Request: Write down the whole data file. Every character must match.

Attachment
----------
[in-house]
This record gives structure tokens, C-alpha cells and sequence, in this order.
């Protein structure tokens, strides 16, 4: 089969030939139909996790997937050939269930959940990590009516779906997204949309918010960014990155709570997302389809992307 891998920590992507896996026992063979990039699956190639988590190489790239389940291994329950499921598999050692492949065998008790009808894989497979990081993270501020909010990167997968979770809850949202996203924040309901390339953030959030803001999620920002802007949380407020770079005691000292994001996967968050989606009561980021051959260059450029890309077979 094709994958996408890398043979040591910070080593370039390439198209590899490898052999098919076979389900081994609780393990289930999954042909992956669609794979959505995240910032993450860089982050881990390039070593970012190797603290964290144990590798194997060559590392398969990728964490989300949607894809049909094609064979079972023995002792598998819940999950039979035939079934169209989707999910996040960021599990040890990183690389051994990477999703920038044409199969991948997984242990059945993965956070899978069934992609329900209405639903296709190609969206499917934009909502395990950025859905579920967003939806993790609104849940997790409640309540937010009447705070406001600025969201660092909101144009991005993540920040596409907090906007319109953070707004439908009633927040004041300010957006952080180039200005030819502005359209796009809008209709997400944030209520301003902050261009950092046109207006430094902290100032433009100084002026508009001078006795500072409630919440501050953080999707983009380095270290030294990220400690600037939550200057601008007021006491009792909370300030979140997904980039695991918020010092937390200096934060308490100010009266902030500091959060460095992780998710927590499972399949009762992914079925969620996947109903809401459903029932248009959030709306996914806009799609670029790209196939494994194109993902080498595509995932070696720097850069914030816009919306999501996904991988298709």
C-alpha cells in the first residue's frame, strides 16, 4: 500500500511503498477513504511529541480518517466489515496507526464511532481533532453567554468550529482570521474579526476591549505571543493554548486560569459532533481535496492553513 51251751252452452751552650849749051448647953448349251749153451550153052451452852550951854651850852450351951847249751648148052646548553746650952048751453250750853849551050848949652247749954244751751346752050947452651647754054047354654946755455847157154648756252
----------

[in-house]
This record gives structure tokens, C-alpha cells and sequence, in this order.
């Protein structure tokens, strides 16, 4: 089969030939139909996790997937050939269930959940990590009516779906997204949309918010960014990155709570997302389809992307 891998920590992507896996026992063979990039699956190639988590190489790239389940291994329950499921598999050692492949065998008790009808894989497979990081993270501020909010990167997968979770809850949202996203924040309901390339953030959030803001999620920002802007949380407020770079005691000292994001996967968050989606009561980021051959260059450029890309077979 094709994958996408890398043979040591910070080593370039390439198209590899490898052999098919076979389900081994609780393990289930999954042909992956669609794979959505995240910032993450860089982050881990390039070593970012190797603290964290144990590798194997060559590392398969990728964490989300949607894809049909094609064979079972023995002792598998819940999950039979035939079934169209989707999910996040960021599990040890990183690389051994990477999703920038044409199969991948997984242990059945993965956070899978069934992609329900209405639903296709190609969206499917934009909502395990950025859905579920967003939806993790609104849940997790409640309540937010009447705070406001600025969201660092909101144009991005993540920040596409907090906007319109953070707004439908009633927040004041300010957006952080180039200005030819502005359209796009809008209709997400944030209520301003902050261009950092046109207006430094902290100032433009100084002026508009001078006795500072409630919440501050953080999707983009380095270290030294990220400690600037939550200057601008007021006491009792909370300030979140997904980039695991918020010092937390200096934060308490100010009266902030500091959060460095992780998710927590499972399949009762992914079925969620996947109903809401459903029932248009959030709306996914806009799609670029790209196939494994194109993902080498595509995932070696720097850069914030816009919306999501996904991988298709």
C-alpha cells in the first residue's frame, strides 16, 4: 500500500511503498477513504511529541480518517466489515496507526464511532481533532453567554468550529482570521474579526476591549505571543493554548486560569459532533481535496492553513 51251751252452452751552650849749051448647953448349251749153451550153052451452852550951854651850852450351951847249751648148052646548553746650952048751453250750853849551050848949652247749954244751751346752050947452651647754054047354654946755455847157154648756252